Congressional Meeting to Set the Tone in China

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China

starts its annual parliamentary session this week, which is not usually anything to pay particular attention to. But with Asian financial nerves still frazzled, all eyes are on the People's Republic to hold the line of stability. The session of the

National People's Congress

will be important in giving the country and the world a sense of what to expect in the months ahead.

The conclusion remains as before: Don't worry about China too much, and don't equate China with

Indonesia

and

Korea

.

The Congress session, which begins Thursday, is in no way a democratic event. But it is a key forum for the Communist Party leadership to explain, clarify and readjust. This year will see

Zhu Rongji

, the savior of the Chinese economy, elevated to premier, which is good news all round. The biggest danger China faces, it can be argued, is Zhu's demise. He is 69, but thankfully appears to be in robust health.

This year will mark a confirmation of developments in the past few years, such as the rationalization and trimming of the huge government structure (after all, it was the Chinese who invented bureaucracy). China has rejuvenated the leadership ranks, bringing in more competent people, and most important of all, institutionalized political power. It is interesting to note that nobody in China is paying much attention anymore to who gets what post -- a huge difference from five years ago. The key is that Zhu gets the premiership and becomes the effective ruler.

On the economy, the direction is clear and of great benefit to the rest of Asia: no change in the currency exchange rate, probably for the rest of the year, and continued progress on restructuring the bankrupt state sector, despite the pain involved, on the assumption that it has no choice anyway, and the sooner it can make some progress on solving the state enterprise problem, the better.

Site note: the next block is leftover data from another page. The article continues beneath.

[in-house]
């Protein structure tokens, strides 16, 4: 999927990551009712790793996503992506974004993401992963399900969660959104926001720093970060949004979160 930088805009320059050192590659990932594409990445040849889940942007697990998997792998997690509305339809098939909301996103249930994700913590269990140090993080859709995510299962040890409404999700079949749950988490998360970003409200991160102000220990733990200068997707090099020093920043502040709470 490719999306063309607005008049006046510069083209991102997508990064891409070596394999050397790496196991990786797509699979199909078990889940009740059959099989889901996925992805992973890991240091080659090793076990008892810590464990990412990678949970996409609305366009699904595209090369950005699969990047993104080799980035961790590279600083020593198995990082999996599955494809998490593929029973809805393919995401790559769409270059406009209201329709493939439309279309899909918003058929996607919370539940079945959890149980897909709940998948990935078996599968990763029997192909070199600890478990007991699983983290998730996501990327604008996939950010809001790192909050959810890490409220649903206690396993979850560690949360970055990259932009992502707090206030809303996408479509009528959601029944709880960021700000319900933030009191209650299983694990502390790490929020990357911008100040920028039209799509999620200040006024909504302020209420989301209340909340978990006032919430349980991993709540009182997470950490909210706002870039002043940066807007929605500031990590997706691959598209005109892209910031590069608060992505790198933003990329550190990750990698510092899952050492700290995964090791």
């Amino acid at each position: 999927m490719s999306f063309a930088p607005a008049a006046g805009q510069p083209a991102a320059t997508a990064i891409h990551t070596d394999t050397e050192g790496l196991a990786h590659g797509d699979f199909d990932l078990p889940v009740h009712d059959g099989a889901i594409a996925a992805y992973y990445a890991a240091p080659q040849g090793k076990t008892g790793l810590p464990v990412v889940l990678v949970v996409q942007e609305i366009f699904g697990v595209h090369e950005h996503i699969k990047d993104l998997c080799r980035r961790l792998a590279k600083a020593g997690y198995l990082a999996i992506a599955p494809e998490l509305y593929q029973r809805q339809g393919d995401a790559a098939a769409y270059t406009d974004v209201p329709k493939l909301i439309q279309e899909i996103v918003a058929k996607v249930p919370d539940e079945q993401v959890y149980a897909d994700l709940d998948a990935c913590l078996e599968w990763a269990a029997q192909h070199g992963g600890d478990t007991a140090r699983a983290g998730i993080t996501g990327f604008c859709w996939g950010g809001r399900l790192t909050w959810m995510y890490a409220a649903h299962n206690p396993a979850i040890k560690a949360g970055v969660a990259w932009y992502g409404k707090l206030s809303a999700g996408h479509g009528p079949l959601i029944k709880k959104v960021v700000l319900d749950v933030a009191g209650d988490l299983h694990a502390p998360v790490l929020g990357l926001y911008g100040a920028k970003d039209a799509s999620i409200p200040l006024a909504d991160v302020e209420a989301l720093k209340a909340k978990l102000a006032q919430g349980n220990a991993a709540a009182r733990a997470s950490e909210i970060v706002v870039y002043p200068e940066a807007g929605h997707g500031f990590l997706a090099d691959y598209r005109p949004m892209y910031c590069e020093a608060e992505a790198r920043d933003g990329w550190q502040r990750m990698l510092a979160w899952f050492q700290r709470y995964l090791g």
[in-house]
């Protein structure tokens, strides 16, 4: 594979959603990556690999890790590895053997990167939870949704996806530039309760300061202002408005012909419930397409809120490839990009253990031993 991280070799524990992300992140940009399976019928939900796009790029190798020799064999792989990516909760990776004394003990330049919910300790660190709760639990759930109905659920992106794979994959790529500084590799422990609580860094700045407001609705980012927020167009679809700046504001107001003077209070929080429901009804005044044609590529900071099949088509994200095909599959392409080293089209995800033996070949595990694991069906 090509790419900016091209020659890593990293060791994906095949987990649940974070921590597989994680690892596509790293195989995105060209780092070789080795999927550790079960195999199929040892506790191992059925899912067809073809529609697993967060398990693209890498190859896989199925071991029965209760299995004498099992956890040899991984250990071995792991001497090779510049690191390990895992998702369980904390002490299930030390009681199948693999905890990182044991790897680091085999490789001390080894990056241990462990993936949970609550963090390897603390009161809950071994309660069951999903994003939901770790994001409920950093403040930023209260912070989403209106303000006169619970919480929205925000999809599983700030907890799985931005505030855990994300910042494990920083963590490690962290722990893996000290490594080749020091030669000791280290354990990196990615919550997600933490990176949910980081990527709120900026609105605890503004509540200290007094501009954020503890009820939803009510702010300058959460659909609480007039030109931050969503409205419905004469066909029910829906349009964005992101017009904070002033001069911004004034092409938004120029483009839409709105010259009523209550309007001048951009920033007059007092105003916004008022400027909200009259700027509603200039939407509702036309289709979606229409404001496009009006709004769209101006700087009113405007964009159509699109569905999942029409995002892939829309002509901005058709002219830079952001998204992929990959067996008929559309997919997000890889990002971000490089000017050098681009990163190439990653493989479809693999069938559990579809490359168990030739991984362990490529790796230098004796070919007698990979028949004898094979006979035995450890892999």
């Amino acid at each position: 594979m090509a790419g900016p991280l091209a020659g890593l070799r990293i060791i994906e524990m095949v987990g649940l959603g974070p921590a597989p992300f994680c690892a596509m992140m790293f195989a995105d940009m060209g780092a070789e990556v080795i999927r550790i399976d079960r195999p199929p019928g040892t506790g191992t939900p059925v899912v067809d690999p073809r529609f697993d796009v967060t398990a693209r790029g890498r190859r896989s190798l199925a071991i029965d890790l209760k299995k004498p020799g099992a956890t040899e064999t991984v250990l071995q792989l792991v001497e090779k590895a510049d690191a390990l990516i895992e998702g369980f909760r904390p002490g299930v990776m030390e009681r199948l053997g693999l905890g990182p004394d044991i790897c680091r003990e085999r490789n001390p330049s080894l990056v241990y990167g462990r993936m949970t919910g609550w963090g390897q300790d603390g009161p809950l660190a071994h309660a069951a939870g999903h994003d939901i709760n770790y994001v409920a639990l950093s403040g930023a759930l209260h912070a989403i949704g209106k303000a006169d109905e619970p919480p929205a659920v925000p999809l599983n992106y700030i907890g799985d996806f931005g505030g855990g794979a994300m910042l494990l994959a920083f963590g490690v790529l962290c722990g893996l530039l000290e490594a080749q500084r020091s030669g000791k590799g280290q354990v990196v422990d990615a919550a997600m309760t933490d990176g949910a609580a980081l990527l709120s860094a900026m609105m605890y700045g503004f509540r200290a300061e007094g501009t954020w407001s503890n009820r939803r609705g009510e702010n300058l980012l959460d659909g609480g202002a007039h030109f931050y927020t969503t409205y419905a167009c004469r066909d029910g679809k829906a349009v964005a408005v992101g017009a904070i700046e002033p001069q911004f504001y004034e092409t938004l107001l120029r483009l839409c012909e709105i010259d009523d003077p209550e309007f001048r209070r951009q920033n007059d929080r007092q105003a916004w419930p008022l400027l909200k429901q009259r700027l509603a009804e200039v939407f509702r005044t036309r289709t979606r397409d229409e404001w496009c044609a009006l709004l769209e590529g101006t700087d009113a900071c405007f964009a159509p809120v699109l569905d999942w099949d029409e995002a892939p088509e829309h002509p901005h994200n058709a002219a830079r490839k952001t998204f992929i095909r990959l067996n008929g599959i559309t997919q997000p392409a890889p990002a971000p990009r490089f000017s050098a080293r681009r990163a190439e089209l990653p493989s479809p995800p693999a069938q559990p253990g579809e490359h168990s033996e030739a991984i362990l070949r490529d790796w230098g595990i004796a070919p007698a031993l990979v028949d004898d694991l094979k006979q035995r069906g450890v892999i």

China is clearly ready to take the short-term consequences: higher unemployment and the risk of escalating social tensions. But the leadership in Beijing seems to have a very good feel for the mood of the nation and, on balance, will probably get away with it. Ordinary people complain, and this is going to be a tough couple of years. But there is also a strong sense that there is no alternative, and that, in the longer term, it will be worth the pain. The Chinese economy will slow down this year, but there will a constant string of infrastructure and other programs to keep people busy.

Foreign investment in China will continue at a reasonably high level, despite the higher relative costs versus other Asian nations. Foreign investors, having looked at other countries, will come back to China and decide that things are not all that bad.

One of the biggest problems the Chinese face is unquestionably the sick state of the official banks, loaded down with nonperforming and unrecoverable debt. But here again, there are strong signs of change and improvement. The reserve ratio applied to the banks is finally to be reduced, and a huge domestic bond flotation will help to recapitalize them.

More important, major changes are already taking place in the Chinese banks -- they are becoming much more risk aware. They don't want to lend funds to money-losing state companies, and they are finding it easier than ever to ignore political and administrative pressures to throw good money after bad.

Also encouraging is the growing belief that interest rates will be cut soon, possibly by the end of this month. That will have a direct and positive effect on the China stock markets, which are pretty sickly at the moment.

But not much, and not for long. If you want to buy China, the best defensive position is still through

Hong Kong

.

Anton Graham, our Hong Kong-based correspondent, provides commentary weekly for TheStreet.com. His column appears every Wednesday. He most definitely welcomes your

feedback.